| Updated at: 1435 PST, Wednesday, September 15, 2010|
SHARM AL SHAIKH: Palestinians see the process of recently jump-started direct Israel-Palestine negotiations as heading nowhere, if the Zionist plans regarding new settlements are commenced, Geo News reported Wednesday.
Palestinians said the negotiations would be left halfway if the plans of new Jewish settlements were started.
The Egyptian Red Sea coast once again provides the setting for efforts to coax along Middle East peacemaking but Egypt's power to shape the outcome is much diminished.
A mural on the highway entering Sharm Al Shaikh depicts the 1995 "Summit of Peacemakers" and offers a reminder of one of the initiatives staged in this Red Sea resort that withered in the heat of the Middle East conflict.
There were few expectations it will be any different on Tuesday. Egypt, which in 1979 became the first Arab state to sign a peace deal with Israel, has little ability to cajole the two sides into any deal.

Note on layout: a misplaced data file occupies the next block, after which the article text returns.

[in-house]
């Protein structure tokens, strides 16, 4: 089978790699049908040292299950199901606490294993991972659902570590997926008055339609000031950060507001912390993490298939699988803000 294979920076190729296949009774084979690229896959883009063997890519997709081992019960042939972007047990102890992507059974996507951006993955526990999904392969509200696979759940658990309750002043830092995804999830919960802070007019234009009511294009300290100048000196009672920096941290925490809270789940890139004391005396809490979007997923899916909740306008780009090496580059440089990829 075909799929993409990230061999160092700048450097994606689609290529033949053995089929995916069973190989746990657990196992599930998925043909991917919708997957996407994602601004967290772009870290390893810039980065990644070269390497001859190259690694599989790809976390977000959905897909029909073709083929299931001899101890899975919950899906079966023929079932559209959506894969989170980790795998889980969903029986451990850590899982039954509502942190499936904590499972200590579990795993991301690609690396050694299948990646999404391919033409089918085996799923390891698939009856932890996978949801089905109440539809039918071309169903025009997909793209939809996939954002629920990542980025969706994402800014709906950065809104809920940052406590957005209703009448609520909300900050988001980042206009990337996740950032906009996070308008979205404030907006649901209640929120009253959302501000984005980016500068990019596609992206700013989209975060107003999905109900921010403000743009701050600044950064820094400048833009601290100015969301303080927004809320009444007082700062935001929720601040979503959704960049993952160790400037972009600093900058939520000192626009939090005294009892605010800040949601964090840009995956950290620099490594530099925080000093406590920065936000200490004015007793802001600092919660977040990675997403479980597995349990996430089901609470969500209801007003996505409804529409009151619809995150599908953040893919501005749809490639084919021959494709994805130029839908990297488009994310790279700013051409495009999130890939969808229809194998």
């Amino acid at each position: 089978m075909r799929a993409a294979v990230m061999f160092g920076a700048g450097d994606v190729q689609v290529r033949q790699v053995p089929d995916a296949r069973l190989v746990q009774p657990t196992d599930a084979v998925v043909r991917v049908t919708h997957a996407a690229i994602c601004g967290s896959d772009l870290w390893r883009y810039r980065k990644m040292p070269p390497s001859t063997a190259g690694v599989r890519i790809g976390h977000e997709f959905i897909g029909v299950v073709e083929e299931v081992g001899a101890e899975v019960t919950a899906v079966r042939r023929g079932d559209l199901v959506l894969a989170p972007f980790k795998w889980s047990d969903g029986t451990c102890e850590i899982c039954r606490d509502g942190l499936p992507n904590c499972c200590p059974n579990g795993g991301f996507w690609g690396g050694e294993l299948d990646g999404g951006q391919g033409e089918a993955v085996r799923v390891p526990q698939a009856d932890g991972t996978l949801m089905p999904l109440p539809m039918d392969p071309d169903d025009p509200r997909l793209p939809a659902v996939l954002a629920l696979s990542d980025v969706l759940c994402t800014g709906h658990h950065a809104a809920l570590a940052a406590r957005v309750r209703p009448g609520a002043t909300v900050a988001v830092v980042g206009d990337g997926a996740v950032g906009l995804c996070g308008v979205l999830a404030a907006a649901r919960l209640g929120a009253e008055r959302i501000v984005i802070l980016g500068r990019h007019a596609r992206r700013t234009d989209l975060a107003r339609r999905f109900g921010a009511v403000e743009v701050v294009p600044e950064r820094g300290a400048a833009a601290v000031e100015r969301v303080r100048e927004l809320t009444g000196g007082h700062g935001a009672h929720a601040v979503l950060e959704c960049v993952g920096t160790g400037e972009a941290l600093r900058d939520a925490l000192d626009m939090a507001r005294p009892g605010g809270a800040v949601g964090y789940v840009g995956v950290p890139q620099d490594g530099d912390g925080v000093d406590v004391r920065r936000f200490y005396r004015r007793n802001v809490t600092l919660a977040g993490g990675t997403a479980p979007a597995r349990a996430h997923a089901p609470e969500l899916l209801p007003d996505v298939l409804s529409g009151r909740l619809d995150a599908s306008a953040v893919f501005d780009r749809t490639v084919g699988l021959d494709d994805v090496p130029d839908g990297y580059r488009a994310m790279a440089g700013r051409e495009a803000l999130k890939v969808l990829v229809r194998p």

"No party other than the United States can play the role of sponsor. It is a superpower with the ability to impose solutions to the conflict and pressure both parties to agree," said Mohammad Bassiouny, the former Egyptian ambassador to Israel.
Palestinians say the colonies, built on land they want for a state, would deny them a viable and contiguous country.
"We are all striving to bring the message to Netanyahu that the settlements [colony] issue is important to negotiations and for us there cannot be any talks on ending occupation while occupation is deepening," Palestinian negotiator Nabeel Shaath said.
Dr. Nabeel Sha’ath, from the Palestinian delegation in Sharm Al Sheikh, told reports that the Palestinians still demand a total construction freeze in West Bank settlement to continue talks.
"It is symbolic recognition of Egypt's role in the Middle East peace process. But its role is now diminished to being an essential supporter of peace talks," said Nabeel Abdul Fattah at the Ahram Centre for Strategic and Political Studies.
"It [Cairo] cannot force either of the two parties to reach an agreement," he added.
There are daunting obstacles ahead in these talks, including deep-seated differences between Israelis and Palestinians about Israel's colony building.